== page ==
VERONA, NJ - Many people know the Verona Marching Maroon and White as the force that livens up football games and excites the crowd, but they are more than that. They are the group that dedicates their time to perfecting their music and showing off their skills at multiple band competitions each season, and most recently, they are the group that took home first place in the biggest competition of the season.
The band, led by Director Erik Lynch, is comprised of 100 students, an outstanding number for a school with only about 600 students. The four sections – the pit or front ensemble, the marching drumline, the color guard and the woodwinds – started practicing for the season over the summer and continued to practice throughout football and competition season.
Lynch attributes the band’s size and dedication to the greatness of the town.
“Verona is a wonderful place to teach music,” Lynch said. “It’s really an anomaly to get a program of this caliber with the size of the school.”
The Maroon and White showed off their skills this season at the many football games, but as much as the band enjoyed the football games, Lynch said it was both the competitions and the team bonding that the students really loved.
“They love the competitions,” Lynch said of his band members. “Outside of that, they love section bonding. It’s where the flutes or the drumline will have a sleepover or all go out to a restaurant. On the day of the championship, they all made t-shirts and a lot of them quote the funny things I say or they say. It’s like the final chapter of a book.”
This year, Verona hosted the first annual North Jersey School Music Association’s Regional Marching Band Competition and earned first place in group and best overall music score.
That was not Verona’s only impressive competition. The marching band earned first place, best visual, best effect, best percussion and best color guard at the Roxbury Festival; they earned second place, best effect, best color guard, best overall effect and best overall color guard at the West Orange Festival; and they earned a gold rating at the NJMEA competition. Perhaps most impressively though, and most recently, the Maroon and White earned first place, best color guard, best percussion, best overall color guard, best overall percussion and best overall band with a score of 96.3 at the Bloomfield Festival.
To win that final competition was an incredible experience, especially for the seniors, Lynch said.
“It was really powerful. The last show was indoors on a rainy Sunday. I was very worried they were going to cancel and they didn't,” Lynch said. “The last show was in the gym. The seniors came out of the gym and started crying right away. Their tears said it all. It was a universal feeling among the band family that it was an incredible season. We worked hard, we played great music, we learned a lot and the process was an absolutely healthy balance of product.”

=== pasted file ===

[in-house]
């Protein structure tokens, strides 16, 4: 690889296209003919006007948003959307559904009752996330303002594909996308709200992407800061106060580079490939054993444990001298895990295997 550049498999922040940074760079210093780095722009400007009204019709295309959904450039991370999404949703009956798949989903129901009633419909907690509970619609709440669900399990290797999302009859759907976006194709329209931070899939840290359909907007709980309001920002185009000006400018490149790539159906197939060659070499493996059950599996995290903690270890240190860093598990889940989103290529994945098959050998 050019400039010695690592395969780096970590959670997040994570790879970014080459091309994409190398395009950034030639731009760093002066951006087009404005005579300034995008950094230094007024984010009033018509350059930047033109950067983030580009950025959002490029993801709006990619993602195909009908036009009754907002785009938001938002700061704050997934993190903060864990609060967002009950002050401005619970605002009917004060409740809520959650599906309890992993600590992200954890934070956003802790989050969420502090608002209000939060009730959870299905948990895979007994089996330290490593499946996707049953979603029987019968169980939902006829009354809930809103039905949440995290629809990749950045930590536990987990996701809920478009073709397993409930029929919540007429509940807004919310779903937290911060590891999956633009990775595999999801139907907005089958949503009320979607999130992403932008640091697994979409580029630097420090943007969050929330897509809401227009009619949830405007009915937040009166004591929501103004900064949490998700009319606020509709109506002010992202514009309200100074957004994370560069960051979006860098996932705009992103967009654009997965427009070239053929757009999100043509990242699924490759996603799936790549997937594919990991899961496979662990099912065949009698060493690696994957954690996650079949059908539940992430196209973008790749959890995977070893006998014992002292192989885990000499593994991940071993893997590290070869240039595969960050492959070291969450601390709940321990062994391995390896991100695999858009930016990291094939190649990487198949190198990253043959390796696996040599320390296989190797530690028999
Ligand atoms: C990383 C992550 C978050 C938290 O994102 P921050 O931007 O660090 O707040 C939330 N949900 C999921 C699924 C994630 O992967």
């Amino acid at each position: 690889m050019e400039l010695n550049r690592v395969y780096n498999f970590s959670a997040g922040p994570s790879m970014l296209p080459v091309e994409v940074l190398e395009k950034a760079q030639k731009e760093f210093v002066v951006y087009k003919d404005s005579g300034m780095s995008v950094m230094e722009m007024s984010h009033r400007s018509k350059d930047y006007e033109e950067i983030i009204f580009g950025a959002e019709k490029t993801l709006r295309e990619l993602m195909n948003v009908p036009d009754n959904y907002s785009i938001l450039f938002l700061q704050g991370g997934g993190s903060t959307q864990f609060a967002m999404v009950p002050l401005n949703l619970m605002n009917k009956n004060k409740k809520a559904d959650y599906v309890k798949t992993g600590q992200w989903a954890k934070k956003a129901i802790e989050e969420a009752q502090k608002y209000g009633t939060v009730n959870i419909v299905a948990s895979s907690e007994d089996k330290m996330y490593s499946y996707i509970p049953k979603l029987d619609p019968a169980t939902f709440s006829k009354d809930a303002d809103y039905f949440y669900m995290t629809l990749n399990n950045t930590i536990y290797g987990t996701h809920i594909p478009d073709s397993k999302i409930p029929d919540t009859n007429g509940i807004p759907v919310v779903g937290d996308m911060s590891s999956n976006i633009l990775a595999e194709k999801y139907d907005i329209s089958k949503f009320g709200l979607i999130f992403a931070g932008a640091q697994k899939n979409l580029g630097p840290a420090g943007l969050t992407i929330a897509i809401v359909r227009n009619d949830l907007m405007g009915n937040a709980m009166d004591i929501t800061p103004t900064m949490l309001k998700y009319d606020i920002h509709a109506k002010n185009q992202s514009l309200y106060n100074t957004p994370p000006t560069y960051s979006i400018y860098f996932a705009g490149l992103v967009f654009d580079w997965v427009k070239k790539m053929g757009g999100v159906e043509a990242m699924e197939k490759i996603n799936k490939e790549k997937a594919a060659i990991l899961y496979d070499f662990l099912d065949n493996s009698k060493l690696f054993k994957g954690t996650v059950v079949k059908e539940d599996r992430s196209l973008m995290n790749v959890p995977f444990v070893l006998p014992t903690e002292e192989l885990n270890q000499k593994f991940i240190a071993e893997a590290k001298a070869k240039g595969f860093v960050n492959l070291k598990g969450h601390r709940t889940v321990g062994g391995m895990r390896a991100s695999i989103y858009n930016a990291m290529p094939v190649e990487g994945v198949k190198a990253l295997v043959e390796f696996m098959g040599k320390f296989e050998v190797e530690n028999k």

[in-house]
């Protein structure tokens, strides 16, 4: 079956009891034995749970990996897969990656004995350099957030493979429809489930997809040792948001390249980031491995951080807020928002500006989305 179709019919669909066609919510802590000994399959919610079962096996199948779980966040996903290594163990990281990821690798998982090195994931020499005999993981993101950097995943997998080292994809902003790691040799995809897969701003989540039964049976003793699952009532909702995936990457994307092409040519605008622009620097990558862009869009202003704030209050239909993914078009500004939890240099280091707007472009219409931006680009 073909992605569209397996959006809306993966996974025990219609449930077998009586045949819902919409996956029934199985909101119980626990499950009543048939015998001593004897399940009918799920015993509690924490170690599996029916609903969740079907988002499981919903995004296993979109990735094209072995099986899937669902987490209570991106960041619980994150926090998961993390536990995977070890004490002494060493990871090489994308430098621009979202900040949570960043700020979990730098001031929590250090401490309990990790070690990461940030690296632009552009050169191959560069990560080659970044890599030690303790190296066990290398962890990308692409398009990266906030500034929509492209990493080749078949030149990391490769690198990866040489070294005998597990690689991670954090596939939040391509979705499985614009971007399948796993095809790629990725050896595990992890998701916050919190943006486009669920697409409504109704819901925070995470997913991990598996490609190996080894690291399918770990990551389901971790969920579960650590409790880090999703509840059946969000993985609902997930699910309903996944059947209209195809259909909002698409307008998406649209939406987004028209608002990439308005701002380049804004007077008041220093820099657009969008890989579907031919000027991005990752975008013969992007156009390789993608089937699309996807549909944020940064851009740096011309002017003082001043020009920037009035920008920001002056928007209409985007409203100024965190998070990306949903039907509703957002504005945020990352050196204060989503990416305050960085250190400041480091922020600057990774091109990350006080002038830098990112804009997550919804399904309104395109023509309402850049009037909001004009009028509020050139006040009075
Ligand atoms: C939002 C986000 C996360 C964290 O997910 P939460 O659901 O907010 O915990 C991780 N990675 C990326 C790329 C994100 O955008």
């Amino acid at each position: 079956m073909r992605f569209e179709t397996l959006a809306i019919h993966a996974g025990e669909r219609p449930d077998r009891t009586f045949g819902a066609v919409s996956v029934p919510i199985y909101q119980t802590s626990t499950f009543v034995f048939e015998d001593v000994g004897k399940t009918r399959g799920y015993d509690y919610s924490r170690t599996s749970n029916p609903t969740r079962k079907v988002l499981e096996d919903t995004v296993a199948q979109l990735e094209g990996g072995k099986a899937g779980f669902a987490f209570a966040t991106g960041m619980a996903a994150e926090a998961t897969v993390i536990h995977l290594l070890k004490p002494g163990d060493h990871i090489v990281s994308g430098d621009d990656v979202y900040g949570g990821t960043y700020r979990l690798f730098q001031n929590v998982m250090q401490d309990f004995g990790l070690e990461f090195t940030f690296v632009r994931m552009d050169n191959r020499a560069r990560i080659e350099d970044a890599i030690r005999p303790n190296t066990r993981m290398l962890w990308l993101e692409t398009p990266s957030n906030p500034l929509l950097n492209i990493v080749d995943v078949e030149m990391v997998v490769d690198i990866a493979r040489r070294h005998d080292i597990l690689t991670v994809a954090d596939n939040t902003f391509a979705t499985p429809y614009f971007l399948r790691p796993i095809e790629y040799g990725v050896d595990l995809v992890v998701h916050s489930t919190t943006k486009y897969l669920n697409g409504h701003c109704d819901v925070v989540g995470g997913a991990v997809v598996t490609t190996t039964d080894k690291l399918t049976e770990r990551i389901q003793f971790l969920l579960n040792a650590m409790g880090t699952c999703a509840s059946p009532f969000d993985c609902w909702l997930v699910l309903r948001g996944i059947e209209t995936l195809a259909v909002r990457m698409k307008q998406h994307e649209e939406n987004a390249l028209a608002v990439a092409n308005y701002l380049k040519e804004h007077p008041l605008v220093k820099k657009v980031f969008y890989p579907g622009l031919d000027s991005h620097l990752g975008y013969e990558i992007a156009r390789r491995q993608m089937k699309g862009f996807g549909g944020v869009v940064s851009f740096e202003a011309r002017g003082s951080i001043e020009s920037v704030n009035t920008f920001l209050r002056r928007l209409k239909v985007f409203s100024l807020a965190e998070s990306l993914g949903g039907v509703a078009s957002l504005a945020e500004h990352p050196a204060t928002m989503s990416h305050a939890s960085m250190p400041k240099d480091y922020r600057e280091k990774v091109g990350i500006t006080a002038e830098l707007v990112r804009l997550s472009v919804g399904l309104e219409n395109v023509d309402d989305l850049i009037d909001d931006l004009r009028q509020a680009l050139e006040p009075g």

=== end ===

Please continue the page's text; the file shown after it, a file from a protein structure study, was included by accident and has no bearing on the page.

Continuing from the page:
Kitty Pagano, a senior drum major, is proud that the band proved that a marching band does not have to be conventional and that they broke away from the standard by starting something new.
“I feel that this season was particularly inspiring,” Pagano said. “Not only amongst the Verona community, but amongst the entire high school marching band community.”
Kyle Smith, a senior trumpet and mellophone section leader, shared a similar sentiment, saying he is proud of his fellow band members for breaking away from the norm.
“It was a great and refreshing experience to be able to do something new and inventive this marching band season,” Smith said. “And I think it really ended up reflecting all the hard work we put in.”
Mike Petillo, Senior Percussion Caption Head believes the band’s ability to work as a whole and to challenge each other to pay attention to what was happening musically is what made the season a fun and humbling one.
“Most people in the audience just want to be dazzled. Most other bands' musical choices usually prove and reflect this,” Petillo said. “We are more than capable of doing that, but our brand of showmanship comes in the way we project emotion into the audience. It's a give-and-take experience; when the audience gives what we put out back to us, it only deepens the process. It's concise yet utterly magical and spiritual, and to finally be in a competitive division that values process over product was the cherry on top.”
It was the process that also made the season a memorable one for Lynch, who said that he values the educational value of the marching band over how many wins they may get. Instead of simply performing music that would gain them points, the band performed music that taught them something and that had a deeper meaning to it.
“Believe it or not, I’m not a huge competition guy,” Lynch said. “We’re entirely about the process and the education. We believe in choosing quality music and it’s almost a moral imperative for us to tackle literature that has substance.”
That belief and the amazing performances that came from it is what made this season a standout one for Lynch, the graduating seniors and the marching band as a whole. According to the accomplished director and the talented students, it is a season they will not soon forget.
“This season we evolved into a new marching band circuit while keeping the core values of our band family,” Lynch said. “And through our work ethic the season had a feeling of perpetual motion as we grew and evolved through each competition and performance."